Ian will tell you it was his father who told him there’s never any need whatsoever to bellow and yell at staff to get them to do what you want, and at the end of the day, people who are respected and treated with dignity will do almost anything for you.

As eternal as that management mantra is, Shelley would be the first to agree it aligns perfectly with 2023 best practice – ‘contemporary’ works when founded on eternal principles of respect and dignity never forgotten. These two are a matched pair indeed.

Legendary Mack salesman Carl Capstick has sold trucks to both Newey generations through his career. “They’re two peas from the same pod. Dealing with Ian is just as enjoyable as it was Keith. Simply great people.”

Just then, the hallway is alive, and Shelley walks in with daughter Jess. Ian’s description was bang-on. Shelley is the liveliest of live wires and takes no time to join the conversation.

“I’m just a people person, always have been. I have to do something that involves people – it’s where I get my energy.

“We’re super proud of our business. You can’t wave the big stick. People can’t be at work worried, sick, or worst of all, angry. You certainly don’t ever want someone driving a truck angry. It’s got to be open, and they can’t be afraid to ask for what they need. If they have to go to the doctor, or there’s stuff going on they need to tend to, they have to be able to do that.

“We don’t have a huge turnover of drivers, and that tells us we must be doing something right.”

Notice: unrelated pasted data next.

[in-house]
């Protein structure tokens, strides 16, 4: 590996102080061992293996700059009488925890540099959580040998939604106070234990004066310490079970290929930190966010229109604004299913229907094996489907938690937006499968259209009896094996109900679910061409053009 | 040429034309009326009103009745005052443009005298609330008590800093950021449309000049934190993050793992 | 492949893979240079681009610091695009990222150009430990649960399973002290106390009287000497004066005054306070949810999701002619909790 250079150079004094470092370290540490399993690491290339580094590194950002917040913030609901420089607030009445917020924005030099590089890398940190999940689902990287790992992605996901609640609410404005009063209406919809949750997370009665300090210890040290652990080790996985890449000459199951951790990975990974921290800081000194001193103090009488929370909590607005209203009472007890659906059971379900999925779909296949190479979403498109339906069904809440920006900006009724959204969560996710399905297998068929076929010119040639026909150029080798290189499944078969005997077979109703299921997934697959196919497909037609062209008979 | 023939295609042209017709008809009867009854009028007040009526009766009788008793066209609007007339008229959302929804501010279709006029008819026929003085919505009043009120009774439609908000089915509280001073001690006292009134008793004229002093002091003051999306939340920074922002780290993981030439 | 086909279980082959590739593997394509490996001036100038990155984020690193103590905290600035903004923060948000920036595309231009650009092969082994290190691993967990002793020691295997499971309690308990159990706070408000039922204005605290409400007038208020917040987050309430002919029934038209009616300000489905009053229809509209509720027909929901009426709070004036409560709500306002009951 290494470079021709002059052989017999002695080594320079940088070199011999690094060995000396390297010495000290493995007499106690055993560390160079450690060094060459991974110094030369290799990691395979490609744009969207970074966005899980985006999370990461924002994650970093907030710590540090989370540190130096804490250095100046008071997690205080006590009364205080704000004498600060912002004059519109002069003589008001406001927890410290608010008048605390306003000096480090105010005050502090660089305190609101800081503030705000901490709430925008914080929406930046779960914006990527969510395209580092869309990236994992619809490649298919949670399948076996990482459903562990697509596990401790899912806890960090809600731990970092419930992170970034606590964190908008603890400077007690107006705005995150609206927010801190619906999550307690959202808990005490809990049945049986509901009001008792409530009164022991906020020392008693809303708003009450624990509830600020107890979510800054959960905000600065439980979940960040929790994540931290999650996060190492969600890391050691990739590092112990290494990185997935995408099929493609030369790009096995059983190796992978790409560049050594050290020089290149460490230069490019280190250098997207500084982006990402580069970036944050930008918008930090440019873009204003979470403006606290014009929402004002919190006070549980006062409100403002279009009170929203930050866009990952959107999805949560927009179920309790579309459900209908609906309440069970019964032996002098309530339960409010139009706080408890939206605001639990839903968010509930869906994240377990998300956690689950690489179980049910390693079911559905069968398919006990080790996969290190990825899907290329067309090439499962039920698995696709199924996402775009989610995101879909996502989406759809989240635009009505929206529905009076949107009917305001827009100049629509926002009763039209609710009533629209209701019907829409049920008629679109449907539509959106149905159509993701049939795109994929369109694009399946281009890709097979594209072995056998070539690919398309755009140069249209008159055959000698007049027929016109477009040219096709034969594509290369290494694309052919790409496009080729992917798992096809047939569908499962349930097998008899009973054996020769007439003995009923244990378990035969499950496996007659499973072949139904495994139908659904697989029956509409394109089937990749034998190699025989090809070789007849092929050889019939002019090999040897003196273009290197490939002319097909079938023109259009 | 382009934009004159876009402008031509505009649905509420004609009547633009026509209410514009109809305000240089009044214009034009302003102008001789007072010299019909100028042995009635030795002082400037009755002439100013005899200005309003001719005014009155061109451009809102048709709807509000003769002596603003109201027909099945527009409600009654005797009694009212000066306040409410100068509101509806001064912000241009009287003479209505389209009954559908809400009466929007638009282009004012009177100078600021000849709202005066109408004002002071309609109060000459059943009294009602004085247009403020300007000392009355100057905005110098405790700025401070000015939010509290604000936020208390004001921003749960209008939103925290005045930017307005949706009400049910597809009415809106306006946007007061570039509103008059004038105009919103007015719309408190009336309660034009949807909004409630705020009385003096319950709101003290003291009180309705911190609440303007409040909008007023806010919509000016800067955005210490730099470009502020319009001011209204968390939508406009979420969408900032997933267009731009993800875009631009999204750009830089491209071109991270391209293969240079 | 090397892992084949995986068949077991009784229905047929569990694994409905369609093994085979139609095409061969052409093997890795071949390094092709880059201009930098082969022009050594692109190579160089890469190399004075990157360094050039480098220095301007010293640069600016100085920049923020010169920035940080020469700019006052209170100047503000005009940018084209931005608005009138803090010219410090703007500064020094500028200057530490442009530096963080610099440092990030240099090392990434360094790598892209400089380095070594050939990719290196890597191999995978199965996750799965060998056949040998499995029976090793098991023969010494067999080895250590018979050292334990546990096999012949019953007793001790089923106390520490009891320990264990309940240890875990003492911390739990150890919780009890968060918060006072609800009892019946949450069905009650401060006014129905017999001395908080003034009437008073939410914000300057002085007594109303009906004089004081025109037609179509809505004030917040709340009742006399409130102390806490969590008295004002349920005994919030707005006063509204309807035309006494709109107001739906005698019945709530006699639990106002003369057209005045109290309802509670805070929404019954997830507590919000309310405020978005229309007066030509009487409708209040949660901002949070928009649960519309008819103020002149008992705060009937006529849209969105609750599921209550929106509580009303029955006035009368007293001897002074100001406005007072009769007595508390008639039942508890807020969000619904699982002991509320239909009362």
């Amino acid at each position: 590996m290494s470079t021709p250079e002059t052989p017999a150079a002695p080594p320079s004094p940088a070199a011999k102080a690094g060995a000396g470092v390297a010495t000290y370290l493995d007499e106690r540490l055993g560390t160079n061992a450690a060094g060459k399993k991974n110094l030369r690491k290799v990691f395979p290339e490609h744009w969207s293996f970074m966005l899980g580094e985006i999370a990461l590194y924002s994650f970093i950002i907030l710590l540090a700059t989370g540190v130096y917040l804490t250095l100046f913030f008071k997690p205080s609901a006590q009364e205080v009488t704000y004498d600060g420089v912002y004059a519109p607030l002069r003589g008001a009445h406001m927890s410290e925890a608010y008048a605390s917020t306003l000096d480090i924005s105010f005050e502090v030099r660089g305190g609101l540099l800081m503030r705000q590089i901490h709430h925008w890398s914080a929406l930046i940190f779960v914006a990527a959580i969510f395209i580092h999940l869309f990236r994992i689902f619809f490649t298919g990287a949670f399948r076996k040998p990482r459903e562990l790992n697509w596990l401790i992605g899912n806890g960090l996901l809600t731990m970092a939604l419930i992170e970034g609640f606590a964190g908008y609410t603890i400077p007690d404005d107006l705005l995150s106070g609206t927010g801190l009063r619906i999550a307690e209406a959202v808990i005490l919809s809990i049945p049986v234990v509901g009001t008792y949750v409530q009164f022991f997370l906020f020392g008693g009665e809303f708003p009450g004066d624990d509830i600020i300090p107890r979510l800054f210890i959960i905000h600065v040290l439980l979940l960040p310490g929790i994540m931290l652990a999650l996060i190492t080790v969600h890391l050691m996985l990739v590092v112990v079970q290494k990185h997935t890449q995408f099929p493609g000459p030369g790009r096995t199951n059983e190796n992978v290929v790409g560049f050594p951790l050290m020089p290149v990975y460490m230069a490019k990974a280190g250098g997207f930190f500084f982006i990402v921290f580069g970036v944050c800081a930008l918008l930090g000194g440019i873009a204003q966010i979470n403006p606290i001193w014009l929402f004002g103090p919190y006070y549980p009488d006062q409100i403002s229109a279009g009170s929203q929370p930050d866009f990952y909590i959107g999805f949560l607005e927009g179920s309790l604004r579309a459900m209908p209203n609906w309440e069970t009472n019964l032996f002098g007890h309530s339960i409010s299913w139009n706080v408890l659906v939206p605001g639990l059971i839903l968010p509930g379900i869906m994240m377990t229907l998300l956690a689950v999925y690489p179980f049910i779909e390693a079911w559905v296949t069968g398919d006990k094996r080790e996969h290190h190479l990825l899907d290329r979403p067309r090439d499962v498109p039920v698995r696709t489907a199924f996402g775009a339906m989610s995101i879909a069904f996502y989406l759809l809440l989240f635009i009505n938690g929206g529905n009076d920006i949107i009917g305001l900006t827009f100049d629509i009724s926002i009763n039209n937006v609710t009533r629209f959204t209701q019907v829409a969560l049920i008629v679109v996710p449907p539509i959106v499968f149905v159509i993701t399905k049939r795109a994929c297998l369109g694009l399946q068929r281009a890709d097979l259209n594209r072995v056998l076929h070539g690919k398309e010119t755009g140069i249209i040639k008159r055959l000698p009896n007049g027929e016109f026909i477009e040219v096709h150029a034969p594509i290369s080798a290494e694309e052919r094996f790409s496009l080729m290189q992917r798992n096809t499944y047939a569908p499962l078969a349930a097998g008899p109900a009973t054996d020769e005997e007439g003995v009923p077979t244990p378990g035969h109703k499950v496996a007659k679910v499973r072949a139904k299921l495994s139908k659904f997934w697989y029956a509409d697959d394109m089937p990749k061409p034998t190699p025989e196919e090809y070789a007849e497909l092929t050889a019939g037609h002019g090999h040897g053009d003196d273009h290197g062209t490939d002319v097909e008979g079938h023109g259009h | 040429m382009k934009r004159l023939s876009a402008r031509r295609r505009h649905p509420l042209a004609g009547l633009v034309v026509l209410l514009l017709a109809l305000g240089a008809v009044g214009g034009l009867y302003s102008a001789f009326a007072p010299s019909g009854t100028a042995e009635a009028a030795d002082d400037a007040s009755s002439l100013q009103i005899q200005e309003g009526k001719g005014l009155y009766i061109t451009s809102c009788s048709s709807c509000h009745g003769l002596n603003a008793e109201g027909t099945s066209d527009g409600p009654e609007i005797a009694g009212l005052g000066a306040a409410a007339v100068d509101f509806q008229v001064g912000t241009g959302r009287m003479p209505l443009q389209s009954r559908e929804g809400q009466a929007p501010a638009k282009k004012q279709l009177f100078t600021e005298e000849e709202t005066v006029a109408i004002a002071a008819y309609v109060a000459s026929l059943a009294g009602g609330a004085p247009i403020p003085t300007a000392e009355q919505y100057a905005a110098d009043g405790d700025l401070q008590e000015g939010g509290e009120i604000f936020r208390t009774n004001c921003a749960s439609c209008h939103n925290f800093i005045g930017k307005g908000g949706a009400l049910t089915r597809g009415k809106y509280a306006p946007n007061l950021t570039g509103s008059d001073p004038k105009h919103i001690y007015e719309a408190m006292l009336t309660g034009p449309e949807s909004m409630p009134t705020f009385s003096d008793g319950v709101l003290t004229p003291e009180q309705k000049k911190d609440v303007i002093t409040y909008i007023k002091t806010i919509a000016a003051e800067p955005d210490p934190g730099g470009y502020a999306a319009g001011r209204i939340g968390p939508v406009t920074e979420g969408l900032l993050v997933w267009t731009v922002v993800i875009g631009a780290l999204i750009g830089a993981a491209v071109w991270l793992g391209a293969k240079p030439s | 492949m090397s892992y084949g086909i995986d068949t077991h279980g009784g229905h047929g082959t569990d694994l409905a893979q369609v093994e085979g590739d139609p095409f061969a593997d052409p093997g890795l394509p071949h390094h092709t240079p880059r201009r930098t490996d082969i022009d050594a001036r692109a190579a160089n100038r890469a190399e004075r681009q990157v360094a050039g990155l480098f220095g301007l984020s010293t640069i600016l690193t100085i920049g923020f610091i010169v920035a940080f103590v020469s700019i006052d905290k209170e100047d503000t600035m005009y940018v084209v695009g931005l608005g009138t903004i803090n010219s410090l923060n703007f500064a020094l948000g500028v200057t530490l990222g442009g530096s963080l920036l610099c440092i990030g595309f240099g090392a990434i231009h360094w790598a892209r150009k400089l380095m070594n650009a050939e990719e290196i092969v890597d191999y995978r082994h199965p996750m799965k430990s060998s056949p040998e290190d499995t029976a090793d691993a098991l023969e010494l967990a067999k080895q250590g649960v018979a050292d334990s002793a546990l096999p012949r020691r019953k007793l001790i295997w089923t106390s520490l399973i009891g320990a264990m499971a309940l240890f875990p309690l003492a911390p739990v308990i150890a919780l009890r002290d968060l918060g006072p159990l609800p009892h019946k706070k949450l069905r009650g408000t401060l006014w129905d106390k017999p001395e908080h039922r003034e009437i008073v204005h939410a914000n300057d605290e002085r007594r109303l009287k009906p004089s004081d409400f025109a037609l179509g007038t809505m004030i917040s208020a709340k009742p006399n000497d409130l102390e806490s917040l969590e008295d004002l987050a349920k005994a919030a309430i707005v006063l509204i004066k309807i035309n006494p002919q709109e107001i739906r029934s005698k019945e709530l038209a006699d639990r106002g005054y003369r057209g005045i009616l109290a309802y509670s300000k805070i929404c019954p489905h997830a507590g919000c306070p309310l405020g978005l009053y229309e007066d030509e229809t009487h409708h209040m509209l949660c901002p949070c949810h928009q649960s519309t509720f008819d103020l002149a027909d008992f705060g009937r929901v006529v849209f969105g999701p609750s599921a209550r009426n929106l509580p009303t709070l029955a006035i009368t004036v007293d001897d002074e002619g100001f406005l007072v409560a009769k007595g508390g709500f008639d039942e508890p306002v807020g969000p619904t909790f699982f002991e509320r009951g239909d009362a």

Ian grabs the momentary pause. “It’s one reason I like logs. It’s largely a Monday-to- Friday thing, so the crew get a weekend. They get to see the kids play sport on a Saturday. They’re not delivering groceries to a supermarket on Christmas Eve or a Sunday afternoon. That’s tough on people and families. Log cartage is hard, but it’s got that silver lining.

“We have great customers that support us – they get it… long-term relationships. The wider industry is in a terrible slump at the moment, but Rayonier Matariki looks at its businesses through a long-term lens, and as such, has shown real commitment to its contractors through this time. You can’t ask for more than that.”

Paying it back

On the days we were in camp, something special was taking place. Shelley had recently ended an eight-week HR contract at Channel, the name for the fuel-storage facility at the old New Zealand Refining site. In the wake of that, she had been offered a position as head of HR on-site, her dream job, and she’d accepted.

“She’s given her heart and soul to our family dream,” says Ian. “Now it’s time for her to chase her big dream.” It’s resulted in manoeuvrings throughout the office. Health and safety manager Paula Ewers had accepted the offer to move up to general manager, Nadia McDonald will move into an HR/H&S role and recruiting for Nadia’s administration function was about to commence.

“I’m not going far,” says Shelley, “just up the road. But opportunities to advance in a business this size don’t come around a lot, so it’s perfect.”

The other key member of the crew not normally on-site is dispatch manager Russell Masters. He’s ‘that guy’ whose life is having the tiger by the tail, managing stocks in the bush and truck supply.